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This Week’s Market Buzz

• Oil futures ended lower at press time, pulling back after four-consecutive sessions of gains lifted prices to their highest levels in weeks. Tensions in Iraq and uncertainty surrounding Iran’s nuclear deal have raised the risk to global crude supplies as expectations for stronger oil demand boosted prospects for a more balanced market. November West Texas Intermediate settled at $51.29 a barrel on the New York Mercantile Exchange. December Brent was $57.23 a barrel on ICE Futures Europe.

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This Week’s Market Buzz

• Oil prices finished higher at press time, buoyed by talk of an extension for a deal to cut output, a bigger-than-expected drop in U.S. crude supplies, and concerns about production as a potential hurricane approaches the Gulf of Mexico. On the New York Mercantile Exchange, November West Texas Intermediate crude rose 81 cents, or 1.6 percent, to settle at $50.79 a barrel, following three session declines in a row. December Brent crud, the global oil benchmark, rose $1.20, or 2.2 percent, to end at $57 a barrel on London’s ICE Futures exchange.

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This Week’s Market Buzz

• As much as 10 percent of U.S. fracking work could be delayed after Hurricane Harvey ripped through south Texas, Raymond James analysts said. More than half of the rigs running in the Eagle Ford shale – the only major U.S. shale formation affected by Harvey – suspended drilling because of the storm, according to the firm. “Given that much of oil and gas activity occurs in areas only accessible via dirt roads, the heavy rainfall usually makes the movement of trucks and supplies much more difficult,” Raymond James' Marshall Adkins wrote. “The trucking and rail of sand, chemicals and personnel to the well site will all take more time given the likely nasty condition of many Eagle Ford access roads."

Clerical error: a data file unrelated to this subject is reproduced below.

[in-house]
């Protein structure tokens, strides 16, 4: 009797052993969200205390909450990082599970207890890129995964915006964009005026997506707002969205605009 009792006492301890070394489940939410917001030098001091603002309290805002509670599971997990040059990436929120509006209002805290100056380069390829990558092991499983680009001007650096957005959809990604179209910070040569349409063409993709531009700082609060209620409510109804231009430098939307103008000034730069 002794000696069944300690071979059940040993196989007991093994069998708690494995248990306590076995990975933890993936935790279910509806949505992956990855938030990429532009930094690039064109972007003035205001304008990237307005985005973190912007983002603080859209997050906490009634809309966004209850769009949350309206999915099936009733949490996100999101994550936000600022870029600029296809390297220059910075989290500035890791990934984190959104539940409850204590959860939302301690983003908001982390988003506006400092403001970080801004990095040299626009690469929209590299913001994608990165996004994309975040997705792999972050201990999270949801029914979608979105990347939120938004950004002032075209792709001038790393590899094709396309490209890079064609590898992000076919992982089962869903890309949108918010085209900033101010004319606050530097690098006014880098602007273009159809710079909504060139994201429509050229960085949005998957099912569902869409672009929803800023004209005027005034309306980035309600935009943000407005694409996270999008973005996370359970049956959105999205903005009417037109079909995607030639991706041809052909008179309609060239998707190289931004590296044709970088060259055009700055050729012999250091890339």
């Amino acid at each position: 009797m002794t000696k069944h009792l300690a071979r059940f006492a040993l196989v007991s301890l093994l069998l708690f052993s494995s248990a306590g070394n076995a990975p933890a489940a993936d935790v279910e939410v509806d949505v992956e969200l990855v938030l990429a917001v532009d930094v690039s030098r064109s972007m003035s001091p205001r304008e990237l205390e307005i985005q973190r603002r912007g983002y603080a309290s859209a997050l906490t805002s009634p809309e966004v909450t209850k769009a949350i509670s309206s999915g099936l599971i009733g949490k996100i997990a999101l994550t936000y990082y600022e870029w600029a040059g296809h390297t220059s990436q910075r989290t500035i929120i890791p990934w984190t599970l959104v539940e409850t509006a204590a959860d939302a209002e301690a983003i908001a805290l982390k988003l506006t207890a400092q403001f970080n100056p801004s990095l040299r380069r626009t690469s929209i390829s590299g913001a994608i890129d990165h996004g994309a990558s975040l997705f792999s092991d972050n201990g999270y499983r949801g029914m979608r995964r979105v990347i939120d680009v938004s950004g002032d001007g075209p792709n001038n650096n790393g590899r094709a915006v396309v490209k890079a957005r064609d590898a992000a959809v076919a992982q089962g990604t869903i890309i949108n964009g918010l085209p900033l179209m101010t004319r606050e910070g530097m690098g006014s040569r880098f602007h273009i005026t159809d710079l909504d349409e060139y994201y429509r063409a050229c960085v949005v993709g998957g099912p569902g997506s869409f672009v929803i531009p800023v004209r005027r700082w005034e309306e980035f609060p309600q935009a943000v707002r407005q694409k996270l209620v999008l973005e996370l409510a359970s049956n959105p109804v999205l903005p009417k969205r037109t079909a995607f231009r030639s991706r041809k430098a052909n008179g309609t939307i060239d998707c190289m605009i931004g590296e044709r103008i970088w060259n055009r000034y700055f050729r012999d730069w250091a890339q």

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This Week’s Market Buzz

• Oil prices have risen more than 15 percent over the last three months as global oil supply has tightened and Hurricane Harvey shut down supply lines. Brent crude oil LCOc1 was down 35 cents at $55.94 a barrel at press time and U.S. light crude was 40 cents lower at $50.

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This Week’s Market Buzz

• Demand for raw frac sand is forecast to increase more than 4 percent per year to nearly 100 billion lb. in 2021, according to “Proppants Market in North America,” a new study from The Freedonia Group, a Cleveland-based industry research firm. In value terms, raw frac sand is expected to grow 10 percent per year to more than $3 billion in 2021, reflecting substantial gains in average prices as well as volume growth. Healthy growth is forecast for all types of raw frac sand, although both Northern White and Brady sand will see competition from new mines coming online in West Texas. Growth will be driven by robust gains for this other raw sand, which is expected to show increases of 12 percent per year through 2021. While both Canada and the United States will see demand gains through 2021, the United States is by far the larger user of the material. According to analyst Dan Debelius, "In 2016, the United States accounted for 88 percent of raw frac sand demand."

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